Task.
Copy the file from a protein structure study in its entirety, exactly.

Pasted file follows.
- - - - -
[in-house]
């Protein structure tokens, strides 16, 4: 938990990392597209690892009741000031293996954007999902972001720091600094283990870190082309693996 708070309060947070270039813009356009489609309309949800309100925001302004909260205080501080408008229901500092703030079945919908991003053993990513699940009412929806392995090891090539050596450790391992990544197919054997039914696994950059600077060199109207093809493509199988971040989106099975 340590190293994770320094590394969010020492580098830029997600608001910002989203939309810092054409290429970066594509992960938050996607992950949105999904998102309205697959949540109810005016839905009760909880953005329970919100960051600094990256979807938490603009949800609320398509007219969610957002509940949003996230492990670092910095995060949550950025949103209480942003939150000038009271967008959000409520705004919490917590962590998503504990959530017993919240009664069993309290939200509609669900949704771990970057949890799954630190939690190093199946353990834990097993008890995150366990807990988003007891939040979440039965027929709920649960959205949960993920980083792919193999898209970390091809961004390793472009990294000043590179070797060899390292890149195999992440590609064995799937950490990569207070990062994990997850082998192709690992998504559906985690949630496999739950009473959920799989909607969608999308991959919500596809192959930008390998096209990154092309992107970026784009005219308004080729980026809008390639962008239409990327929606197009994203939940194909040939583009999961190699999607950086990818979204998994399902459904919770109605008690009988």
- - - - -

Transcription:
[in-house]
């Protein structure tokens, strides 16, 4: 938990990392597209690892009741000031293996954007999902972001720091600094283990870190082309693996 708070309060947070270039813009356009489609309309949800309100925001302004909260205080501080408008229901500092703030079945919908991003053993990513699940009412929806392995090891090539050596450790391992990544197919054997039914696994950059600077060199109207093809493509199988971040989106099975 340590190293994770320094590394969010020492580098830029997600608001910002989203939309810092054409290429970066594509992960938050996607992950949105999904998102309205697959949540109810005016839905009760909880953005329970919100960051600094990256979807938490603009949800609320398509007219969610957002509940949003996230492990670092910095995060949550950025949103209480942003939150000038009271967008959000409520705004919490917590962590998503504990959530017993919240009664069993309290939200509609669900949704771990970057949890799954630190939690190093199946353990834990097993008890995150366990807990988003007891939040979440039965027929709920649960959205949960993920980083792919193999898209970390091809961004390793472009990294000043590179070797060899390292890149195999992440590609064995799937950490990569207070990062994990997850082998192709690992998504559906985690949630496999739950009473959920799989909607969608999308991959919500596809192959930008390998096209990154092309992107970026784009005219308004080729980026809008390639962008239409990327929606197009994203939940194909040939583009999961190699999607950086990818979204998994399902459904919770109605008690009988």